Battery Power - Part 2
Don Bradbury continues his look at sources of battery power
Last time we saw how improving battery technology was steadily bringing benefits to the computing scene. This time we take a deeper look at battery technologies and their treatment.
If, for now, we accept that users of portable computing gear, given the option, will opt to use either NiCad, NiMH, or Li-Ion rechargeable batteries for normal use, reserving the non-rechargeable Alkaline batteries for emergency use, then we should first look at the advantages and disadvantages of such cells.
Memories are made of this
Aside from higher initial cost, NiMH has the advantage over NiCad technology in that it has both a higher charge capacity for a given cell size, together with less of a 'memory' of how it has previously been used. This memory effect manifests itself when a set of NiCad batteries are recharged before they have been completely discharged. The battery thinks it can hold less charge than its nominal rated capacity. It therefore charges only to that limit, and consequently lasts less time in use before 'going flat'.
The treatment for the problem is to ensure that NiCads, and to some extent NiMH batteries which also have vestigial memories, are fully discharged before they are put in their charger again. Here the fun starts because what your digital camera, for example, may believe is a fully discharged set of batteries may be nothing of the sort. The voltage may simply have dropped to an unusable level, though the charge may be only 80% spent.
The notebook user
Notebook users face may the same difficulty. If their NiCad or NiMH battery has been left inactive for several months it will have self-discharged to a voltage/charge level that cannot support the heavy-drain boot process. Worse, when connected to its charger and topped-up, the memory effect may permit only a fraction of full charge to be added before the cell voltage rises to cut off the charging current.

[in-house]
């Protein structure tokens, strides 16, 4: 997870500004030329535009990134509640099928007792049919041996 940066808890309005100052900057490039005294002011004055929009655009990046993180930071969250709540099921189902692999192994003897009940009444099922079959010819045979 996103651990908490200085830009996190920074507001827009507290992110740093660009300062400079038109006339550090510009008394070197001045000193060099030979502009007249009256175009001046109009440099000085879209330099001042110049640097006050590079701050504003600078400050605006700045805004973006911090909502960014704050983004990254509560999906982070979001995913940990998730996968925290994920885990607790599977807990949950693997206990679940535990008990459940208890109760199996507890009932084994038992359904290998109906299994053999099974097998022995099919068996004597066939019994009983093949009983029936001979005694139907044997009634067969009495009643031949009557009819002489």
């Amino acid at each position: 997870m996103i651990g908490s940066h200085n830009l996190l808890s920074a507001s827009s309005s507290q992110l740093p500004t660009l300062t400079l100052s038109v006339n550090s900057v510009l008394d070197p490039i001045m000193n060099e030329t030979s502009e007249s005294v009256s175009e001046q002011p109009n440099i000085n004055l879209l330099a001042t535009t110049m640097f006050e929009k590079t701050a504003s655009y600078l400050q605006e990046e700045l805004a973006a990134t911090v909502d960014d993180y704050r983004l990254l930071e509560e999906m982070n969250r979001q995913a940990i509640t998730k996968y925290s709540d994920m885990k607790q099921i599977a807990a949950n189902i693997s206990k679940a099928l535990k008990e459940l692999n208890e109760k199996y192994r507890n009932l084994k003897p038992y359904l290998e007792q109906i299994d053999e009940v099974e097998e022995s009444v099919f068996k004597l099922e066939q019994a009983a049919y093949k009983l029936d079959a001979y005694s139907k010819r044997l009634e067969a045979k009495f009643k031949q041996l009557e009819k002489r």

But when you disconnect the charger, the system runs for only a short time before shutting down the computer because of inadequate battery voltage. The answer is to run through the discharge/charge process several times, letting the notebook run its battery right down in each case, even to the extent of it shutting down the system. This might, if you are lucky, restore most of the lost capacity, though, personally, I've found it rather unreliable.
If you are unlucky - after all, the computer will probably shut down too early to be very effective as a discharge device - you could need recourse to a commercial charge/discharge unit that might be successful in fully reconditioning the battery. If you are still unlucky, a new battery is the only answer.
Another trick is to disconnect the charger when full capacity is indicated, leave it a few minutes, and then reconnect. That forces more charge into the batteries. New cells benefit from this especially, and in addition you should routinely run through one or two charge/discharge preconditioning cycles before using new cells if you want to set them up them properly prior to use.
Lithium for life
Lithium Ion batteries, essentially, do not suffer from the memory effect. Nevertheless, proper conditioning is beneficial with new cells, and careful handling is also desirable if a long life is to be extracted from them. Their charge capacity is higher than the other common types, and their self-discharge rate is relatively low. However, their initial price is higher.
It's worth bearing in mind that you may also have difficulties locating a source of the typical AA size Li-ion cell. That's because their cell voltage is significantly higher than that of NiCad (1.2 volts) or NiMH (1.2 volts) cells. Hence, they are not simple alternatives to NiCad or NiMH. Note that Lithium batteries (not Li-ion) offer a capacity which is 30% higher than Alkaline batteries, and a potential of only 1.7 volts, but these are not rechargeable.
So, generally, devices using Li-ion cells come with a dedicated battery configuration and charger. The latter is especially important as Ni-Cad/NiMH chargers should not be used with Li-ion cells; their characteristics are essentially different.
Next time we'll look at battery types vis-a-vis their chargers, because each type demands its own dedicated charge routine if maximum life is to be gained and preserved.